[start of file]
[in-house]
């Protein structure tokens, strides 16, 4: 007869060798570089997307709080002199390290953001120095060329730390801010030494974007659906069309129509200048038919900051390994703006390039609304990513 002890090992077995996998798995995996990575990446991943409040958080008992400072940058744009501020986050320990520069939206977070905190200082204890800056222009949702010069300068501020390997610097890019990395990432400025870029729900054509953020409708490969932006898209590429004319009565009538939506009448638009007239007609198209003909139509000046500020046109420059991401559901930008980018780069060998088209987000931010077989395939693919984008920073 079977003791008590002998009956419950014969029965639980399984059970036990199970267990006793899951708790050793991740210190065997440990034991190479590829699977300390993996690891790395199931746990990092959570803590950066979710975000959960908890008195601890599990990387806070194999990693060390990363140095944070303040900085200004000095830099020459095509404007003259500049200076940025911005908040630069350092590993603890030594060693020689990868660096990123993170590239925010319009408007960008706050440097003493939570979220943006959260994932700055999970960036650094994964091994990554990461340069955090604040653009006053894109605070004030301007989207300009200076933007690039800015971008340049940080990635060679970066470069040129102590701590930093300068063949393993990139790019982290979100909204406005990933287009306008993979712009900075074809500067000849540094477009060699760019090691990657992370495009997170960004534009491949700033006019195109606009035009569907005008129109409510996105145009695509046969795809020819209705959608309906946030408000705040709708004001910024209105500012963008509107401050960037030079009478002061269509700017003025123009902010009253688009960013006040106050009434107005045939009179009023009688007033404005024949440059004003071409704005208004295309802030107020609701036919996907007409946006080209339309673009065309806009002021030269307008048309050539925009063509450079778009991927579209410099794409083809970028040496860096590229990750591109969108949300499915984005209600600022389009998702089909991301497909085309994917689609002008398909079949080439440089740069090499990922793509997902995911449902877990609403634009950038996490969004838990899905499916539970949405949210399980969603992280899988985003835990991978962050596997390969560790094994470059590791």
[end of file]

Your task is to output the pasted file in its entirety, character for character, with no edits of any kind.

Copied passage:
[in-house]
């Protein structure tokens, strides 16, 4: 007869060798570089997307709080002199390290953001120095060329730390801010030494974007659906069309129509200048038919900051390994703006390039609304990513 002890090992077995996998798995995996990575990446991943409040958080008992400072940058744009501020986050320990520069939206977070905190200082204890800056222009949702010069300068501020390997610097890019990395990432400025870029729900054509953020409708490969932006898209590429004319009565009538939506009448638009007239007609198209003909139509000046500020046109420059991401559901930008980018780069060998088209987000931010077989395939693919984008920073 079977003791008590002998009956419950014969029965639980399984059970036990199970267990006793899951708790050793991740210190065997440990034991190479590829699977300390993996690891790395199931746990990092959570803590950066979710975000959960908890008195601890599990990387806070194999990693060390990363140095944070303040900085200004000095830099020459095509404007003259500049200076940025911005908040630069350092590993603890030594060693020689990868660096990123993170590239925010319009408007960008706050440097003493939570979220943006959260994932700055999970960036650094994964091994990554990461340069955090604040653009006053894109605070004030301007989207300009200076933007690039800015971008340049940080990635060679970066470069040129102590701590930093300068063949393993990139790019982290979100909204406005990933287009306008993979712009900075074809500067000849540094477009060699760019090691990657992370495009997170960004534009491949700033006019195109606009035009569907005008129109409510996105145009695509046969795809020819209705959608309906946030408000705040709708004001910024209105500012963008509107401050960037030079009478002061269509700017003025123009902010009253688009960013006040106050009434107005045939009179009023009688007033404005024949440059004003071409704005208004295309802030107020609701036919996907007409946006080209339309673009065309806009002021030269307008048309050539925009063509450079778009991927579209410099794409083809970028040496860096590229990750591109969108949300499915984005209600600022389009998702089909991301497909085309994917689609002008398909079949080439440089740069090499990922793509997902995911449902877990609403634009950038996490969004838990899905499916539970949405949210399980969603992280899988985003835990991978962050596997390969560790094994470059590791």